Dengue IgM is a costly investigation not freely available although it confirms the diagnosis but never changes the management.

Management

There is no specific treatment available the management is entirely supportive like keeping body temperature below 39°C, give the patient paracetamol (not more than four times in 24 hours. Avoid Aspirin or Brufen/Ponston. Advice to drink large amounts of fluids (water, soups, milk and juices) along with the patient's normal diet. The patient should rest. Complete blood picture should be done if fever is continue for three days. Oral rehydration salt (ORS) should be started even there is no significant clinical dehydration as patient can go in rapid deterioration if dehydration commences. Primary care physician can start intravenous fluid according to the patients need it is life saving if administered on proper time[13].

Clinical manifestation of impending hemorrhage are, abdominal pain - intense and sustained, persistent vomiting, abrupt change from fever to hypothermia, with sweating and prostration, restlessness or somnolence, Thrombocytopenia <50,000, WBC <3.0, evidence of "leaky capillaries:" high hematocrit (> 20% normal), low albumin, pleural or other effusions needs urgent referral for hospitalization.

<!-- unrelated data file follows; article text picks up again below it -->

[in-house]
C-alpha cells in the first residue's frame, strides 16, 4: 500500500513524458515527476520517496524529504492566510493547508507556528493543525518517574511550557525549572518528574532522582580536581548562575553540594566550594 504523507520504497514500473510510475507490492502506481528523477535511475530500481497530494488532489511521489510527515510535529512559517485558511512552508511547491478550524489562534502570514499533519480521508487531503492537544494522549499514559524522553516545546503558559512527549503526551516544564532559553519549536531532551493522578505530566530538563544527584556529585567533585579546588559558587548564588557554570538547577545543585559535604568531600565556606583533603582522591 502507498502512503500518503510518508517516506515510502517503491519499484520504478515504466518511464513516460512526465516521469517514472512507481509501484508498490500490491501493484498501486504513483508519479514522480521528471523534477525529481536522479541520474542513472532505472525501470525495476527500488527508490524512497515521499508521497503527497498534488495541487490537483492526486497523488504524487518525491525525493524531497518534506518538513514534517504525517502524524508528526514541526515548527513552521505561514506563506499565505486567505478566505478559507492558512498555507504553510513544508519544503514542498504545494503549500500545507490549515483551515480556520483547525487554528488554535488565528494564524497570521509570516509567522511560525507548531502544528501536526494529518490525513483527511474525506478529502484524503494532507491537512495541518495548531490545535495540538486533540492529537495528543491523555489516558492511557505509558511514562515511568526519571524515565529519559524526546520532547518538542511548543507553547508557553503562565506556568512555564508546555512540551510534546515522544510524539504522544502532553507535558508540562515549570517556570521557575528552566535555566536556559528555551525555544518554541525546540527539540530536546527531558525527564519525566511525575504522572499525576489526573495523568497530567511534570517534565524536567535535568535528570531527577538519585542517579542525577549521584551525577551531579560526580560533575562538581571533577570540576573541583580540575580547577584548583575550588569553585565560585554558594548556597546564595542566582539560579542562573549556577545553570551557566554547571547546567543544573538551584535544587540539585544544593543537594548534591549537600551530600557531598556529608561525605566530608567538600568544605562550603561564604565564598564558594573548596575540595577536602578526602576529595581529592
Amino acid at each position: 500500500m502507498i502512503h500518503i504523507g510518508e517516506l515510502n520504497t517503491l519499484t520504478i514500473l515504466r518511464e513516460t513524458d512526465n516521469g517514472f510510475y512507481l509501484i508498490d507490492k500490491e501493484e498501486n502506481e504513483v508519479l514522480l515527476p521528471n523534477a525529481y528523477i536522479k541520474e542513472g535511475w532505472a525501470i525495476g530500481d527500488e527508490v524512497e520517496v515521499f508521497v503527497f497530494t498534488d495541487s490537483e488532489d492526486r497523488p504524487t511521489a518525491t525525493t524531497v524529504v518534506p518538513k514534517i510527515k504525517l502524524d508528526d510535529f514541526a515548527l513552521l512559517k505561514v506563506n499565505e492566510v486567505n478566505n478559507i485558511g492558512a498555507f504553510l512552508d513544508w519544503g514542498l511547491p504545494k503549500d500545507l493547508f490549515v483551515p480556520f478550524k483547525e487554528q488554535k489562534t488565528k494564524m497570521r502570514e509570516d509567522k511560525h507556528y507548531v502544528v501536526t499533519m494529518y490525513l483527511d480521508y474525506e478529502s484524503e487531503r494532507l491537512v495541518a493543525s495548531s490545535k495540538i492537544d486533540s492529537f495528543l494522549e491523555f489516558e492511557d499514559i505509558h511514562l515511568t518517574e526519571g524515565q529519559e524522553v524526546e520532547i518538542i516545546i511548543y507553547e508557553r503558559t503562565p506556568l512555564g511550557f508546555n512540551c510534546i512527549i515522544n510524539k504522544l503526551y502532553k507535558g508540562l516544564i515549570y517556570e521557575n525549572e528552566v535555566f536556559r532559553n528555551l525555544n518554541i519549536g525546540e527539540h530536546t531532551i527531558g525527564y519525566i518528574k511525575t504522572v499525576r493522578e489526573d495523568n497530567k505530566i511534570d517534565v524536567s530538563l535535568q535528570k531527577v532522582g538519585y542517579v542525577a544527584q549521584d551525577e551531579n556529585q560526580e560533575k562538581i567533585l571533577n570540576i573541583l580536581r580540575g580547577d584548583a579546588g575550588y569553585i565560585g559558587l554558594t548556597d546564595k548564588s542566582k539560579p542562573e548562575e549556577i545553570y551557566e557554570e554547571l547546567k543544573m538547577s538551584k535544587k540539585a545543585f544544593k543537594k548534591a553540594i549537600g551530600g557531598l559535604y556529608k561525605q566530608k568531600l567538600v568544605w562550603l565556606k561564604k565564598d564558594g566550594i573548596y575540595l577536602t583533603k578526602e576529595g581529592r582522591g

Health education and Prevention

Primary care professionals have the potential and ability to provide comprehensive care for most patients, given adequate training, resources, and, when needed, specialist advice. General practitioners and community nurses can play a major role in health education and hygiene[14].

Effectiveness of Family physicians' use of specific communication skills in enhancing the care of the physical, mental and emotional health of both their patients and their families is essential.

Our health educational system needs to be updated regularly, the information regarding Dengue Fever to be made more generally available, the popular sources of information like newspapers and television should be used to disseminate information on a large scale[15].

Dengue mosquitoes bite during the daytime. Protection from the bite by wearing full-sleeve clothes and long dresses to cover the limbs use of repellents, mosquito coils and electric vapour mats during the daytime. Insecticide treated nets (ITNs) are available to protect young children, pregnant women, old people, in addition to others who may rest during the day. Curtains (cloth or bamboo) can also be treated with insecticide and hung at windows or doorways, to repel or kill mosquitoes. Drainage of water from desert/window air coolers when not in use, in addition to tanks, barrels, drums, and buckets. Remove all objects containing water such as plant saucers from the house. All stored water containers should be kept covered at all times. Collect and destroy discarded containers in which water collects, such as bottles, plastic bags, tins, tyres, etc.